Issue 3: The Commission has proposed to adopt EPA’s new ammonia criteria that is protective of mussels and other aquatic life.

Our concern: A positive (mostly)! We support the Commission’s decision to adopt EPA’s new ammonia criteria, particularly given it emphasizes protections for freshwater mussels.  The Ohio River is home to many native freshwater mussel species, a number of which are endangered. A minor concern is that ORSANCO has proposed to use a different ammonia criterion for when mussels are present versus when they are absent. If mussels are absent, then the limit will be less protective of water quality.  We want the mussels as well as their potential and past habitat to be protected, so we’ll be pushing ORSANCO to utilize only the mussels present criteria, which will be more stringent.

Issue 4: The Commission has proposed to clarify that the temperature criterion (110 degrees F) to protect human health applies anywhere that public access is possible, both inside or outside of a mixing zone. Currently, the language says “any location where public access is possible.”

Our concern: We supports this clarification. Originally, the Commission hinted that the power industry wanted the temperature raised to 116 degrees F, but we fought back and suggested the current number was appropriate. In fact, we urge the Commission to assure us that the aquatic life temperature criterion, which is more stringent than the 110 degree F human health standard, will always be met anywhere on the river, including inside or outside of a mixing zone.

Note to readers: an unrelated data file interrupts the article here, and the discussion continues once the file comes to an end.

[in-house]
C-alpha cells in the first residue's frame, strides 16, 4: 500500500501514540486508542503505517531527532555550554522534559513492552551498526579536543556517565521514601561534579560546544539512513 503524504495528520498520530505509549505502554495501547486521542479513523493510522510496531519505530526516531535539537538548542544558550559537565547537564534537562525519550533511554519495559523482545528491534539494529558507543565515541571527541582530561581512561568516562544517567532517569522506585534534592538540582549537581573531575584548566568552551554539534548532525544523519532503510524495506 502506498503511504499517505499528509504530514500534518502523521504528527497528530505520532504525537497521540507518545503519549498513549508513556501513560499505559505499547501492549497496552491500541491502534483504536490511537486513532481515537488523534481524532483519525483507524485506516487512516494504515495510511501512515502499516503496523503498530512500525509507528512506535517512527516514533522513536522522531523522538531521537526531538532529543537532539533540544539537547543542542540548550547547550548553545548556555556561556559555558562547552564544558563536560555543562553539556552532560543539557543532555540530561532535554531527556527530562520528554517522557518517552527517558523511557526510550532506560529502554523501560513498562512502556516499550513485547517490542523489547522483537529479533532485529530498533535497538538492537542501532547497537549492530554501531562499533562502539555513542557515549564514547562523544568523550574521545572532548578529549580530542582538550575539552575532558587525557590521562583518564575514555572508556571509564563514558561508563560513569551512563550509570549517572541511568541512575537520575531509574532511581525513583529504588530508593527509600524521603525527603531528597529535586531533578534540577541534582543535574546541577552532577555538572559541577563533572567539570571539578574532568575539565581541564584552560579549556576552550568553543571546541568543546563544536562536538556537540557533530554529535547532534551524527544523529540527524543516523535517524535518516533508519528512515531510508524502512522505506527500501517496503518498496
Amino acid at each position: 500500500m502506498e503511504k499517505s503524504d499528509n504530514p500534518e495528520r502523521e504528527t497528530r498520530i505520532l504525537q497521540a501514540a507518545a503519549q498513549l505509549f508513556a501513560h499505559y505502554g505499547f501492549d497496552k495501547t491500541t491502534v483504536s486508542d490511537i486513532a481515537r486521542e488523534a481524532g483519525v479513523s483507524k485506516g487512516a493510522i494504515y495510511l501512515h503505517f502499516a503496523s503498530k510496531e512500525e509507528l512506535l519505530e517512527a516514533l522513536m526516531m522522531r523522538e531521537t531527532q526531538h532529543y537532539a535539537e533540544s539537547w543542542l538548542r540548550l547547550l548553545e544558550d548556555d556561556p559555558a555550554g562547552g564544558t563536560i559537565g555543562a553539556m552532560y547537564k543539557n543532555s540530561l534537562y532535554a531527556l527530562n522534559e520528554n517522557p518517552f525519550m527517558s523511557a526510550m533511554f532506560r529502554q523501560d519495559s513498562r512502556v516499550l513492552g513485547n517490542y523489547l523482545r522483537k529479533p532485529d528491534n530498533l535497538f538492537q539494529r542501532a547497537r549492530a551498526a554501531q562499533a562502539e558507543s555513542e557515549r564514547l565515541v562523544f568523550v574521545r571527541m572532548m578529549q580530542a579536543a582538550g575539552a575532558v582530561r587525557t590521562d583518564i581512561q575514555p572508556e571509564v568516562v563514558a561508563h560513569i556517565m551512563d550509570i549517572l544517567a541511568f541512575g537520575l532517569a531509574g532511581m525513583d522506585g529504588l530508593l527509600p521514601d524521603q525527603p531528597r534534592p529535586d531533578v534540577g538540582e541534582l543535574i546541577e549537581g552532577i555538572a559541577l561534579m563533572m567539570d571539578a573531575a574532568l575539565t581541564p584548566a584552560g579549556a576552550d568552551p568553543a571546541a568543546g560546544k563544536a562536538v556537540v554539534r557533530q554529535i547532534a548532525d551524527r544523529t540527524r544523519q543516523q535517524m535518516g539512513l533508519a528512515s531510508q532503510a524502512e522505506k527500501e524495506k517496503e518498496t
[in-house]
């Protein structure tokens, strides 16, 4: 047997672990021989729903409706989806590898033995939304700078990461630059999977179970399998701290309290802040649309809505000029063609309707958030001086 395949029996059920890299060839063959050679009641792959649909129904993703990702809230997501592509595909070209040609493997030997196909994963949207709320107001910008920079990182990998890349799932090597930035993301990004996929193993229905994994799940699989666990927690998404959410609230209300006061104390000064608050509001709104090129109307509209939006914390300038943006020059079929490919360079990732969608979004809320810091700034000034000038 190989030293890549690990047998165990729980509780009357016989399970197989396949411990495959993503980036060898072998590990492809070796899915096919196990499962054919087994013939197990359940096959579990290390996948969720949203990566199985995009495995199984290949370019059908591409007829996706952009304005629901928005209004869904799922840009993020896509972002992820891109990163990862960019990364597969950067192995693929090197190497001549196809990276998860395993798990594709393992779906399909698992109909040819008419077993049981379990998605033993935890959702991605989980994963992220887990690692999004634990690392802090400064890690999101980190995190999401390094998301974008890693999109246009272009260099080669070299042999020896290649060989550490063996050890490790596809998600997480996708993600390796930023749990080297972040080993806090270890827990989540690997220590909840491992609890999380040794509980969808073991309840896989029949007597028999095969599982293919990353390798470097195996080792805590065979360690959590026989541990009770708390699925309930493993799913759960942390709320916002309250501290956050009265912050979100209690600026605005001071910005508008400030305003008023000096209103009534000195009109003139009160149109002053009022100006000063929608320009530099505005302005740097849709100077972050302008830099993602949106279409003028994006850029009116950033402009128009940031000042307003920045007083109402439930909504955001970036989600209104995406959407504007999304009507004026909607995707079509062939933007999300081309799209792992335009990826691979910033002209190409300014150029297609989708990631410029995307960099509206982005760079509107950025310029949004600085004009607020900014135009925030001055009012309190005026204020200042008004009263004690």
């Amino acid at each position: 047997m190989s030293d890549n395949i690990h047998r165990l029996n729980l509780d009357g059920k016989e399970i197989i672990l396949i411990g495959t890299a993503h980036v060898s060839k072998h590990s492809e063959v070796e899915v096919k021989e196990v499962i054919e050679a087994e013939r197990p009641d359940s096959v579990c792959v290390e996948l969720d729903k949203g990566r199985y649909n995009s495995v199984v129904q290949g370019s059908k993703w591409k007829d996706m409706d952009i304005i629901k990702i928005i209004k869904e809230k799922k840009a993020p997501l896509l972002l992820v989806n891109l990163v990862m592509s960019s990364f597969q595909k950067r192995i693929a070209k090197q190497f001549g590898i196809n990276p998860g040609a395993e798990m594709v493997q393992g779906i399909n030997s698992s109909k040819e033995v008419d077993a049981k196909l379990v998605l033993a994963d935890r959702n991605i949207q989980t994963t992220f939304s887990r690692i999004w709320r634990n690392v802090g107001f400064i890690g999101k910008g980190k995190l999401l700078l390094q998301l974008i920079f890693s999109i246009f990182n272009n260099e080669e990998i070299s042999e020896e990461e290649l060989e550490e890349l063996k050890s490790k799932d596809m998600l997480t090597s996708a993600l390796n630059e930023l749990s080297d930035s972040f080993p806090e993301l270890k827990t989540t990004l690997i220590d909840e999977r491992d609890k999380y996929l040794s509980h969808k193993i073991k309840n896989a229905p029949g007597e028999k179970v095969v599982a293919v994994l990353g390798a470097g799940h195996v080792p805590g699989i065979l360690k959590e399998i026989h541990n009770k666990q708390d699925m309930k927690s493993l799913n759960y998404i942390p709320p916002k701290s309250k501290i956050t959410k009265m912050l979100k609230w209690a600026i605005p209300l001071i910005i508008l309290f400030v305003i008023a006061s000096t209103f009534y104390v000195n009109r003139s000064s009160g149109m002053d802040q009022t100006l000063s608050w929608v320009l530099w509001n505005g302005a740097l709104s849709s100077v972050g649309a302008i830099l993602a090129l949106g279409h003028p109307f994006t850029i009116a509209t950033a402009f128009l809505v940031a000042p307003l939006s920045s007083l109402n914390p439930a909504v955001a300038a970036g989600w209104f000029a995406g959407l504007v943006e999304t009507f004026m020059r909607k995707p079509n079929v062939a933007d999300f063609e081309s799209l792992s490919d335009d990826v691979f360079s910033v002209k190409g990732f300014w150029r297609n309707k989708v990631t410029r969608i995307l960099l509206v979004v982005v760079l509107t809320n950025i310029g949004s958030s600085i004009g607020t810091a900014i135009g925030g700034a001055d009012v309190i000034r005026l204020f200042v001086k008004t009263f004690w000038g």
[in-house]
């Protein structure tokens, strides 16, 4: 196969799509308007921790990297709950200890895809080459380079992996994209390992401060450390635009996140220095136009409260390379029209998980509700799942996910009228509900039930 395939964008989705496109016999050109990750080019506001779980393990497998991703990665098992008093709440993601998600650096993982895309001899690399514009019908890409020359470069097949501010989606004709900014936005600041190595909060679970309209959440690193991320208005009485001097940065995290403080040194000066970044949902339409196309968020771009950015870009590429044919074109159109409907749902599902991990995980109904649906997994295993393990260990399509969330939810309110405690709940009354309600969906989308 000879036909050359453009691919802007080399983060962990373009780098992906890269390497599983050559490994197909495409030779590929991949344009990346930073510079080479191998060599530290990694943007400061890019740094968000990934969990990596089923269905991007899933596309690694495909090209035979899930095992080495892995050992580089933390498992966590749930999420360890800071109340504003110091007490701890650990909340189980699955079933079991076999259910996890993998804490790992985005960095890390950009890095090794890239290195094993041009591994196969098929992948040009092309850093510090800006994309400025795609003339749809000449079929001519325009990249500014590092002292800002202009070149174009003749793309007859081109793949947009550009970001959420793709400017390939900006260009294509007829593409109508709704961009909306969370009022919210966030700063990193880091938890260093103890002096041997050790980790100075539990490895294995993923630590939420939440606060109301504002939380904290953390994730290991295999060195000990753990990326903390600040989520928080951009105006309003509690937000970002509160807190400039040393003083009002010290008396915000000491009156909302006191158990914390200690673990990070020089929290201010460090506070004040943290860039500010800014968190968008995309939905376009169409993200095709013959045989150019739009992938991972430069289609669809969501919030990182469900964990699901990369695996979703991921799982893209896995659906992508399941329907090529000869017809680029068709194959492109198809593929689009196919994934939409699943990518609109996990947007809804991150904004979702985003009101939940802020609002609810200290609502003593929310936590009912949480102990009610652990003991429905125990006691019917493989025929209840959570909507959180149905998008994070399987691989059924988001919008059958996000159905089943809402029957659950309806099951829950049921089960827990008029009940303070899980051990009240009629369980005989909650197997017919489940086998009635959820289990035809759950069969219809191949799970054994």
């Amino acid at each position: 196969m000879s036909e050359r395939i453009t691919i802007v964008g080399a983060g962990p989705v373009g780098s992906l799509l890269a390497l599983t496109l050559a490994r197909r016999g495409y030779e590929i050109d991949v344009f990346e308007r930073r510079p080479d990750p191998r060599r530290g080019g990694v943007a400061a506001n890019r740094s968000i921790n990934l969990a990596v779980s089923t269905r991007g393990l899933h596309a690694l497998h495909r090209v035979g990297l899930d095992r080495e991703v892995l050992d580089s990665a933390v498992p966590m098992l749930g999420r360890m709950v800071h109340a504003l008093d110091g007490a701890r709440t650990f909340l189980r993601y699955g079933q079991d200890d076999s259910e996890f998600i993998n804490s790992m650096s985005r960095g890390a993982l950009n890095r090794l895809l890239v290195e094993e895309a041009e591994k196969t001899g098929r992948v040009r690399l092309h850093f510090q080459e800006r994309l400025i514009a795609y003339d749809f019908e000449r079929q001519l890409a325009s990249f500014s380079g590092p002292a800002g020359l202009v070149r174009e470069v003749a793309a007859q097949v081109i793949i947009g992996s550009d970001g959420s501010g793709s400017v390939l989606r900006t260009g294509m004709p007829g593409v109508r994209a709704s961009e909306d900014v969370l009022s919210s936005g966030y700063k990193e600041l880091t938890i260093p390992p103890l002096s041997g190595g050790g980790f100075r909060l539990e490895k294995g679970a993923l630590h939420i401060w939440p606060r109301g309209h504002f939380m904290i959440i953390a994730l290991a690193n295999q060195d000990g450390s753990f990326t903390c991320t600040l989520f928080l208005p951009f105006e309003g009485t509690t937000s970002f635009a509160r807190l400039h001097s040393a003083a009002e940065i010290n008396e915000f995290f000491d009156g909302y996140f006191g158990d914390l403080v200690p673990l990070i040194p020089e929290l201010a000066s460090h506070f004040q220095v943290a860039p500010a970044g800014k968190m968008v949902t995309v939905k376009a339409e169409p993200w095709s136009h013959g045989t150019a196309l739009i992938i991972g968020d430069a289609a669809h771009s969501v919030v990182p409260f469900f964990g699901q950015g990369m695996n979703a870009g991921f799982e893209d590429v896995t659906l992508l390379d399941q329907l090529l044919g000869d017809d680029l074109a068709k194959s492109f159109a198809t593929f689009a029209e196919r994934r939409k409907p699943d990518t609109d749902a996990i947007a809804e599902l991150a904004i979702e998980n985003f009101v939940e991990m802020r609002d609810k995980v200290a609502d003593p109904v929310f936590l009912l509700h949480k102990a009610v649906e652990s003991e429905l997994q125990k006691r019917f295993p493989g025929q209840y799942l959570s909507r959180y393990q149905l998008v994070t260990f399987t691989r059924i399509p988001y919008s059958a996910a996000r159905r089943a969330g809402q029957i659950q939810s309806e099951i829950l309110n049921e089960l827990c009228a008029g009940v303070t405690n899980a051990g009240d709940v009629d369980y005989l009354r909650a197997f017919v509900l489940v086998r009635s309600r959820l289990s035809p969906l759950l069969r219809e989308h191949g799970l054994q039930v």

Issue 5: The Commission is requesting input on all 130 individual water quality criteria, specifically, the frequency and duration values for acute, chronic, human health (carcinogen and non-carcinogen), and fish consumption criteria.

Our concern: We certainly don’t have the capacity to evaluate all 130 criteria for the soundness of their frequency and duration values.  We’d imagine very few, if any, non-profit organizations do have the capacity.  In fact, we’d guess the only entities capable of submitting detailed technical support on this request would be industry. It is difficult to understand why ORSANCO would put such an unrealistic ask on the table. It would be much more appropriate if ORSANCO specified several pollutants that they were looking at modifying, and to request comment on those. Or an acceptable alternative would be to publish a comparison with the numbers, frequency and duration for pollutants specified in the most recent Nationally Recommended Criteria (USEPA 304(a)) document.

ORSANCO has been invaluable over the years for helping improve the water quality of the Ohio River. Activities that went on historically mostly do not occur any more – primarily because they were the types of pollution that could easily be seen in the river. But just because the water quality is improved doesn’t mean it’s clean. Much pollution still occurs on a daily basis, but the vast majority of pollution is not readily visible to the naked eye (though some certainly does occur). ORSANCO needs to stand by its mission, enforce its standards, and continue to move towards the Clean Water Act goal of eliminating the discharge of pollution into waterways.

So, what can you do?

Spread the word, share this page.  Let people know that we need ORSANCO to protect the health of the environment and the citizens of the Basin over the profits of industry.

Sign our petitionRaise your voice and be heard, NO MORE mercury in the Ohio River!